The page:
Secondhand Smoke and Smoke-free Homes
On This Page:
- What is Secondhand Smoke
- What are the Health Effects of Secondhand Smoke?
- What Can You Do to Reduce Exposure to Secondhand Smoke?
- How Much Progress Has Been Made Nationally in Reducing Exposure to Secondhand Smoke?
Secondhand smoke is a mixture of the smoke given off by the burning of tobacco products, such as cigarettes, cigars or pipes and the smoke exhaled by smokers. Secondhand smoke is also called environmental tobacco smoke (ETS). Exposure to secondhand smoke is sometimes called involuntary or passive smoking. Secondhand smoke, classified by EPA as a Group A carcinogen, contains more than 7,000 substances. Secondhand smoke exposure commonly occurs indoors, particularly in homes and cars. Secondhand smoke can move between rooms of a home and between apartment units. Opening a window or increasing ventilation in a home or car is not protective from secondhand smoke.
The health effects of secondhand smoke on nonsmoking adults and children are harmful and numerous. Secondhand smoke causes cardiovascular disease (heart disease and stroke), lung cancer, sudden infant death syndrome, more frequent and severe asthma attacks, and other serious health problems. Several landmark health assessments regarding secondhand smoke have been conducted
- There is no risk-free level of exposure to secondhand smoke.
- Since the 1964 Surgeon General’s Report, 2.5 million adults who were nonsmokers died because they breathed secondhand smoke.
- Secondhand smoke causes nearly 34,000 premature deaths from heart disease each year in the United States among nonsmokers.
- Nonsmokers who are exposed to secondhand smoke at home or work increase their risk of developing heart disease by 25-30%.
- Secondhand smoke causes many lung cancer deaths among U.S. nonsmokers each year.
- Nonsmokers who are exposed to secondhand smoke at home or at work increases their risk of developing lung cancer by 20-30%.
- Secondhand smoke causes numerous health problems in infants and children, including more frequent and severe asthma attacks, respiratory infections, ear infections, and sudden infant death syndrome.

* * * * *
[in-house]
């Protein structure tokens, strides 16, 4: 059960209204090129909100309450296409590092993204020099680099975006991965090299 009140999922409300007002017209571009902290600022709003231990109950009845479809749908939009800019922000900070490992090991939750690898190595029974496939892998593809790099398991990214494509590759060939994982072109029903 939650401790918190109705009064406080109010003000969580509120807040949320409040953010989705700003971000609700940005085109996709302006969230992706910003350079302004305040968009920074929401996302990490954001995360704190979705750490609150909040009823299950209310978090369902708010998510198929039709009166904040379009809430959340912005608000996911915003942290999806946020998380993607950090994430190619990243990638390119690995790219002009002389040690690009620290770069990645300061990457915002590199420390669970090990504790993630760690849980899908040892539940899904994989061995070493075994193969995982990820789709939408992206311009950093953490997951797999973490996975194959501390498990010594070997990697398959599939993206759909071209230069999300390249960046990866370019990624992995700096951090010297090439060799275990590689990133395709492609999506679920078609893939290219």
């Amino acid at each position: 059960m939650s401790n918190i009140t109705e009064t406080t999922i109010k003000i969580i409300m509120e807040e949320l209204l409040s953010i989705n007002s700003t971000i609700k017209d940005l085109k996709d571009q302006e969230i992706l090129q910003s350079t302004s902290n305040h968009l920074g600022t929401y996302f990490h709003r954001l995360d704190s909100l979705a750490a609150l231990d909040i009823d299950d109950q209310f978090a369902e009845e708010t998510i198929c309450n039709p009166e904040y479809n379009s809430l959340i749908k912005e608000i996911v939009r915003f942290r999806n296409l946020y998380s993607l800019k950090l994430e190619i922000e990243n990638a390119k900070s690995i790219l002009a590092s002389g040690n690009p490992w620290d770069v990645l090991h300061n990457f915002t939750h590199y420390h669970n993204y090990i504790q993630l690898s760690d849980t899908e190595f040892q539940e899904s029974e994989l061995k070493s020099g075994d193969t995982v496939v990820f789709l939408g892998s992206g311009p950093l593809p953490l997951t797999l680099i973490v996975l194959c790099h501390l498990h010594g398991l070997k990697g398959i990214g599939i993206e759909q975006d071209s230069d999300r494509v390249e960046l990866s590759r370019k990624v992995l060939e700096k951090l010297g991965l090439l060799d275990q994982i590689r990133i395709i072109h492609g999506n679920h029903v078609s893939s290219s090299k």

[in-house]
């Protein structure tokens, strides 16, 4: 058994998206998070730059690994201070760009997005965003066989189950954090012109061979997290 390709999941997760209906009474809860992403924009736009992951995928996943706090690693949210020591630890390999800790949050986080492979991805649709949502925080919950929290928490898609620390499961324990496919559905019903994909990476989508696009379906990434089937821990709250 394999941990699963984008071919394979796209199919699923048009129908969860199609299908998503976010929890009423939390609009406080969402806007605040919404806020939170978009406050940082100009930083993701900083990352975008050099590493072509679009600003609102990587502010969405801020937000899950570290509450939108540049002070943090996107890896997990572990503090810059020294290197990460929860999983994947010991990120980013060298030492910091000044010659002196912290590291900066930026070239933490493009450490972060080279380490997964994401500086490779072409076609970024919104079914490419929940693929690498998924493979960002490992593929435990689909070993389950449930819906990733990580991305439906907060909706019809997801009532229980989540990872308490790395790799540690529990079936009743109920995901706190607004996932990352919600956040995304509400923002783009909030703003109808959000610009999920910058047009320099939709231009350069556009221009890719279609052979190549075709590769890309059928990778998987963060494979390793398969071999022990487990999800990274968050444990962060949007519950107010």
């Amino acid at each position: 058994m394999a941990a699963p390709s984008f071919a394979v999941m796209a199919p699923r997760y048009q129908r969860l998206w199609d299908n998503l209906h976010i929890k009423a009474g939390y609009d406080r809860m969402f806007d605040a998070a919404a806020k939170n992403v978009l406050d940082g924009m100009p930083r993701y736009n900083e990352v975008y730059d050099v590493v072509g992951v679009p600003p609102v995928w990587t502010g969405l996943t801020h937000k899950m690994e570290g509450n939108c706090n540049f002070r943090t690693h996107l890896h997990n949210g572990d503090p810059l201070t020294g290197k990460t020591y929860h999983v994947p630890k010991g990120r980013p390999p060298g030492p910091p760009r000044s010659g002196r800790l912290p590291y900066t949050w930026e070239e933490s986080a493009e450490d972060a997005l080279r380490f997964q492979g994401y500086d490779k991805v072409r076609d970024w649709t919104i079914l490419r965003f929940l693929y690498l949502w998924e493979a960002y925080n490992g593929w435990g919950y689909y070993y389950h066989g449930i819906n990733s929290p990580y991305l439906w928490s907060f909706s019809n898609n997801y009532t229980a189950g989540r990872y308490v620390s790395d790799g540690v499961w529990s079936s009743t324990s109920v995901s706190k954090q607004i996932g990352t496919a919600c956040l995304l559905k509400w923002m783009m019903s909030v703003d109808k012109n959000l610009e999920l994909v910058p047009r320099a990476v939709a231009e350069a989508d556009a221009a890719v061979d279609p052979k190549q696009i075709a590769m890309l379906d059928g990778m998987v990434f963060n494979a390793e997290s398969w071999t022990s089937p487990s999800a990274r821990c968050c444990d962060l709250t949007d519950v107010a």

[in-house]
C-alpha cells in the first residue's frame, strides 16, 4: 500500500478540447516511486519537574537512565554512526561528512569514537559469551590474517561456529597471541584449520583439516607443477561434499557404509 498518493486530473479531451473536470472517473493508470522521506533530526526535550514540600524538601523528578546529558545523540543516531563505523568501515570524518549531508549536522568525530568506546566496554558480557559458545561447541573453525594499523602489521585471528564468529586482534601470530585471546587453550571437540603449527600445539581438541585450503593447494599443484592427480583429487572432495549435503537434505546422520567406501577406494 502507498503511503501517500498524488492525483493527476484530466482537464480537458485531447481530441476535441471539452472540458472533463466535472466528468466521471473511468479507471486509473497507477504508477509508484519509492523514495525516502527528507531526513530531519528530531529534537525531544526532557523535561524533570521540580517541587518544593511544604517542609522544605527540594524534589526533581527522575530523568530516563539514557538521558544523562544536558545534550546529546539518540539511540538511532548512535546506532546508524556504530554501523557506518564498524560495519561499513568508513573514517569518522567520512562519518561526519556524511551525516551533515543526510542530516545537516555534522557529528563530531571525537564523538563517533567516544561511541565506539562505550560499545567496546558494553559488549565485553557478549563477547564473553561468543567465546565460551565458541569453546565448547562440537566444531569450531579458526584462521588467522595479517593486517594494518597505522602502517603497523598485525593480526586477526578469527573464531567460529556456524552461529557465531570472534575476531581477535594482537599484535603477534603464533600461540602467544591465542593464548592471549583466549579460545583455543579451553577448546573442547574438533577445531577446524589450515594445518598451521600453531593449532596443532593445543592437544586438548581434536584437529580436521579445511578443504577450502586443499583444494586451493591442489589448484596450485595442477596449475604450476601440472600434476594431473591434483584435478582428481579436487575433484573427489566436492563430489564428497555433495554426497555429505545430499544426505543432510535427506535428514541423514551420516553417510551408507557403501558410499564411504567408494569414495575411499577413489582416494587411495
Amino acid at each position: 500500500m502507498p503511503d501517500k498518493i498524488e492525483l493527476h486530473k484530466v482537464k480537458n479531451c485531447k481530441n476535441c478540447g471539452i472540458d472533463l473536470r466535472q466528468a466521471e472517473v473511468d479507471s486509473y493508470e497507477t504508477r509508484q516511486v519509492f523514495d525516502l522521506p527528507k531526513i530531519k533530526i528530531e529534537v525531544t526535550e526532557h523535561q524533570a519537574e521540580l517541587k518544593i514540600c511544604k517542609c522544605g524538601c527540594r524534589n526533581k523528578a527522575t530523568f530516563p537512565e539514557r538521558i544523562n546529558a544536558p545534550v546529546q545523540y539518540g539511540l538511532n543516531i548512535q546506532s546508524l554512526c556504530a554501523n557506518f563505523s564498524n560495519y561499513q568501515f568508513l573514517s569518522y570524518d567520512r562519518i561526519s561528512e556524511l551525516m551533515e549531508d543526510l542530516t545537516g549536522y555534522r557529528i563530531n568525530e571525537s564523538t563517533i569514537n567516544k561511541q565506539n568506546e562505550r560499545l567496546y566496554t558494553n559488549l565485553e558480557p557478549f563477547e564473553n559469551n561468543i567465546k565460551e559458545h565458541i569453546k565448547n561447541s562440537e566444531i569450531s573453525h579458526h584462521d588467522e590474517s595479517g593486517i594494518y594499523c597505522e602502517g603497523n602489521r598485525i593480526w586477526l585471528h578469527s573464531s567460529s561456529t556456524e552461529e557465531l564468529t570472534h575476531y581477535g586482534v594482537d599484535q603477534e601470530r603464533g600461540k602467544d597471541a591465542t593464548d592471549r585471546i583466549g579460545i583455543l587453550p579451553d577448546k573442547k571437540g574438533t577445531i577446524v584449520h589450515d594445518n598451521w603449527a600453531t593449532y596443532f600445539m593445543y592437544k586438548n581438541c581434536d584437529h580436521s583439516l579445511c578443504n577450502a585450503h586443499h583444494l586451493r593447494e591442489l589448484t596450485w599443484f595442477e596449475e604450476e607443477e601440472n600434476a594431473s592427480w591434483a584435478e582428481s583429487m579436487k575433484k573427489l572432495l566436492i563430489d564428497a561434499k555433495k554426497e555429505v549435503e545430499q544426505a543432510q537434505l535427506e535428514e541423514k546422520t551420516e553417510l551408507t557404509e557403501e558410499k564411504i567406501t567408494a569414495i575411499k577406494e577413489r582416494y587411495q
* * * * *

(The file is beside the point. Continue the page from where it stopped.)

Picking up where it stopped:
Learn more about the health effects of secondhand smoke from the Centers for Disease Control and Prevention (CDC).
Secondhand smoke poses particular health risks to children with asthma.
- Secondhand smoke is a universal asthma trigger and can elicit an asthma attack or make asthma symptoms more severe.
- Asthma is a chronic disease that affects the airways of the lungs and can lead to coughing, trouble breathing, wheezing and tightness in the chest.
- Asthma is the most common chronic childhood disease affecting, on average, 1 in 13 school aged children.
- Exposure to secondhand smoke may cause new cases of asthma in children who have not previously shown symptoms
- More than half of US children with asthma are exposed to secondhand smoke (quinto, 2013).
Read EPA’s 1999 health assessment, Respiratory Health Effects of Passive Smoking: Lung Cancer and Other Disorders.
Eliminating secondhand smoke in the indoor environment will reduce its harmful health effects, improve the indoor air quality and the comfort or health of occupants. Secondhand smoke exposure can be reduced through mandated or voluntary smoke-free policy implementation. Some workplaces and enclosed public spaces such as bars and restaurants are smoke-free by law. People can establish and enforce smoke-free rules in their own homes and cars. For multifamily housing, smoke-free policy implementation could be mandatory or voluntary, depending on the type of property and location (e.g., ownership and jurisdiction).
- The home is becoming the predominant location for the exposure of children and adults to secondhand smoke. (Surgeon General’s Report, 2006)
- Households within buildings with smoke-free policies have lower PM2.5 compared to buildings without these policies. PM2.5 is a unit of measure for small particles in the air and is used as one indication of air quality. High levels of fine particles in the air can lead to negative health impacts. (Russo, 2014)
- Prohibiting smoking indoors is the only way to eliminate secondhand smoke from the indoor environment. Ventilation and filtration techniques can reduce, but not eliminate, secondhand smoke. (Bohoc, 2010)
Many resources are available to assist you in implementing smoke-free policies and to quit smoking:
- Implementing HUD’s Smoke-free Policy in Public Housing
- American Nonsmokers’ Rights Foundation – Resources and Tools for Smoke-free Multi-Unit Housing
- American Lung Association Smoke-free Housing Initiative
- CDC’s Quit Smoking Resources
January 2018 marked the 25th anniversary of the landmark EPA health assessment, “Respiratory Health Effects of Passive Smoking: Lung Cancer and Other Disorders.” To learn about progress over the years, read:
The following links exit the site Exit
- Secondhand Smoke and Multi-unit housing *Coming soon
- Resources from our Federal Partners
- The Health Consequences of Smoking – 50 Year of Progress: A Report of the Surgeon General, 2014
- The Health Consequences of Involuntary Exposure to Tobacco Smoke: A Report of the Surgeon General, 2006 (PDF) (727 pp, 20MB, About PDF)
- Health Effects of Exposure to Environmental Tobacco Smoke (California Environmental Protection Agency, 1997)
- Summary of The National Toxicology Program’s 9th Report on Carcinogens (National Institutes of Health, 2001)
- Smoking and Tobacco Control Monographs: Health Effects of Exposure to Environmental Tobacco Smoke (National Cancer Institute)